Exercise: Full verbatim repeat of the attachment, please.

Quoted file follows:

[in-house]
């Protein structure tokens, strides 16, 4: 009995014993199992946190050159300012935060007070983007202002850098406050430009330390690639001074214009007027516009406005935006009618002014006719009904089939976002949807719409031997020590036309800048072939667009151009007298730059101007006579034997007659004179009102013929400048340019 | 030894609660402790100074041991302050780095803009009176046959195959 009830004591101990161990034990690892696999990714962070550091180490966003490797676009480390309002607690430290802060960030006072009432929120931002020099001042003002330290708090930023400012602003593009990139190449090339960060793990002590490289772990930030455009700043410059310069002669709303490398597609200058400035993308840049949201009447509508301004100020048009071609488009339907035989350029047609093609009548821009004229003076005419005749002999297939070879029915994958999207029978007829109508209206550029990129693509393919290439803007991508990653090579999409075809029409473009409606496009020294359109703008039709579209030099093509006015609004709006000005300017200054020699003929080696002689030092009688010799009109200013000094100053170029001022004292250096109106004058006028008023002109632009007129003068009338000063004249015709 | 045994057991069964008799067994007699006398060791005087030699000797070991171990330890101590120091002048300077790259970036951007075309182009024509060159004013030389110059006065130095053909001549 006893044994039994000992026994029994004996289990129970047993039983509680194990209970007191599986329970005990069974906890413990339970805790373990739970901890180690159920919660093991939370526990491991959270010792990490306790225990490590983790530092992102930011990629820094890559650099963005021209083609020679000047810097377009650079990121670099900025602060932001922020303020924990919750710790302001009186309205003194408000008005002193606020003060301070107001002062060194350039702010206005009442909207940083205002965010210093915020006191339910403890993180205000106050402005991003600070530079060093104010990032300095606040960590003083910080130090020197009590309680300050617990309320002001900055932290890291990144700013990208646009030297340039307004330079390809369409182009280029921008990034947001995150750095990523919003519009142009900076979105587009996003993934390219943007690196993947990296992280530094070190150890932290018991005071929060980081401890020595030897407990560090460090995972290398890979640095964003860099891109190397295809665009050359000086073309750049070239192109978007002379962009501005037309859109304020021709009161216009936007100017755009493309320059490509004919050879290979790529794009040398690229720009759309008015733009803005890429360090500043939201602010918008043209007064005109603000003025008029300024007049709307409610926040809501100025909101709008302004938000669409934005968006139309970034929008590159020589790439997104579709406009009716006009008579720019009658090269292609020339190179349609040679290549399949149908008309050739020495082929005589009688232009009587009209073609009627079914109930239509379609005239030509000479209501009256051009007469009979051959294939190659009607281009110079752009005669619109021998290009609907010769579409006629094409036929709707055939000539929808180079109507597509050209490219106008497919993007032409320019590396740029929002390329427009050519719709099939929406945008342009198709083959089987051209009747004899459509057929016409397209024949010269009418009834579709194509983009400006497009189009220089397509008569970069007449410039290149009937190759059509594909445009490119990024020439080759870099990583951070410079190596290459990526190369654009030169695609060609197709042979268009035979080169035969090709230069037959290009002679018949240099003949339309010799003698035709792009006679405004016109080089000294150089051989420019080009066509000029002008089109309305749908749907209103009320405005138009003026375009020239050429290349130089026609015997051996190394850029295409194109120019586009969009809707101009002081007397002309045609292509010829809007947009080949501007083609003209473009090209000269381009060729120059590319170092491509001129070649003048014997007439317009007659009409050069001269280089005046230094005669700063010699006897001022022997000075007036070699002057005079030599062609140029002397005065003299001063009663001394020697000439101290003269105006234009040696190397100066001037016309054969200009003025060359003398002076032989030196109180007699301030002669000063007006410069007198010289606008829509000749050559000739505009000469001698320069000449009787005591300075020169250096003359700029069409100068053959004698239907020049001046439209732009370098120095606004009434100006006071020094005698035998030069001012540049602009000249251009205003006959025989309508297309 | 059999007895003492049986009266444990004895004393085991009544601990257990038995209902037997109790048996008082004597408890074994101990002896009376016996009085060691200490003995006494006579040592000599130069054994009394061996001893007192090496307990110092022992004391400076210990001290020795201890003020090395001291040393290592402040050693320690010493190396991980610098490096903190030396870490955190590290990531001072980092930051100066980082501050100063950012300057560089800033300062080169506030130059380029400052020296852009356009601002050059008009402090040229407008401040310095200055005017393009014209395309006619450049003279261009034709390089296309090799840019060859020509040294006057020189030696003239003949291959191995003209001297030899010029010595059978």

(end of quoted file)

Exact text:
[in-house]
């Protein structure tokens, strides 16, 4: 009995014993199992946190050159300012935060007070983007202002850098406050430009330390690639001074214009007027516009406005935006009618002014006719009904089939976002949807719409031997020590036309800048072939667009151009007298730059101007006579034997007659004179009102013929400048340019 | 030894609660402790100074041991302050780095803009009176046959195959 009830004591101990161990034990690892696999990714962070550091180490966003490797676009480390309002607690430290802060960030006072009432929120931002020099001042003002330290708090930023400012602003593009990139190449090339960060793990002590490289772990930030455009700043410059310069002669709303490398597609200058400035993308840049949201009447509508301004100020048009071609488009339907035989350029047609093609009548821009004229003076005419005749002999297939070879029915994958999207029978007829109508209206550029990129693509393919290439803007991508990653090579999409075809029409473009409606496009020294359109703008039709579209030099093509006015609004709006000005300017200054020699003929080696002689030092009688010799009109200013000094100053170029001022004292250096109106004058006028008023002109632009007129003068009338000063004249015709 | 045994057991069964008799067994007699006398060791005087030699000797070991171990330890101590120091002048300077790259970036951007075309182009024509060159004013030389110059006065130095053909001549 006893044994039994000992026994029994004996289990129970047993039983509680194990209970007191599986329970005990069974906890413990339970805790373990739970901890180690159920919660093991939370526990491991959270010792990490306790225990490590983790530092992102930011990629820094890559650099963005021209083609020679000047810097377009650079990121670099900025602060932001922020303020924990919750710790302001009186309205003194408000008005002193606020003060301070107001002062060194350039702010206005009442909207940083205002965010210093915020006191339910403890993180205000106050402005991003600070530079060093104010990032300095606040960590003083910080130090020197009590309680300050617990309320002001900055932290890291990144700013990208646009030297340039307004330079390809369409182009280029921008990034947001995150750095990523919003519009142009900076979105587009996003993934390219943007690196993947990296992280530094070190150890932290018991005071929060980081401890020595030897407990560090460090995972290398890979640095964003860099891109190397295809665009050359000086073309750049070239192109978007002379962009501005037309859109304020021709009161216009936007100017755009493309320059490509004919050879290979790529794009040398690229720009759309008015733009803005890429360090500043939201602010918008043209007064005109603000003025008029300024007049709307409610926040809501100025909101709008302004938000669409934005968006139309970034929008590159020589790439997104579709406009009716006009008579720019009658090269292609020339190179349609040679290549399949149908008309050739020495082929005589009688232009009587009209073609009627079914109930239509379609005239030509000479209501009256051009007469009979051959294939190659009607281009110079752009005669619109021998290009609907010769579409006629094409036929709707055939000539929808180079109507597509050209490219106008497919993007032409320019590396740029929002390329427009050519719709099939929406945008342009198709083959089987051209009747004899459509057929016409397209024949010269009418009834579709194509983009400006497009189009220089397509008569970069007449410039290149009937190759059509594909445009490119990024020439080759870099990583951070410079190596290459990526190369654009030169695609060609197709042979268009035979080169035969090709230069037959290009002679018949240099003949339309010799003698035709792009006679405004016109080089000294150089051989420019080009066509000029002008089109309305749908749907209103009320405005138009003026375009020239050429290349130089026609015997051996190394850029295409194109120019586009969009809707101009002081007397002309045609292509010829809007947009080949501007083609003209473009090209000269381009060729120059590319170092491509001129070649003048014997007439317009007659009409050069001269280089005046230094005669700063010699006897001022022997000075007036070699002057005079030599062609140029002397005065003299001063009663001394020697000439101290003269105006234009040696190397100066001037016309054969200009003025060359003398002076032989030196109180007699301030002669000063007006410069007198010289606008829509000749050559000739505009000469001698320069000449009787005591300075020169250096003359700029069409100068053959004698239907020049001046439209732009370098120095606004009434100006006071020094005698035998030069001012540049602009000249251009205003006959025989309508297309 | 059999007895003492049986009266444990004895004393085991009544601990257990038995209902037997109790048996008082004597408890074994101990002896009376016996009085060691200490003995006494006579040592000599130069054994009394061996001893007192090496307990110092022992004391400076210990001290020795201890003020090395001291040393290592402040050693320690010493190396991980610098490096903190030396870490955190590290990531001072980092930051100066980082501050100063950012300057560089800033300062080169506030130059380029400052020296852009356009601002050059008009402090040229407008401040310095200055005017393009014209395309006619450049003279261009034709390089296309090799840019060859020509040294006057020189030696003239003949291959191995003209001297030899010029010595059978």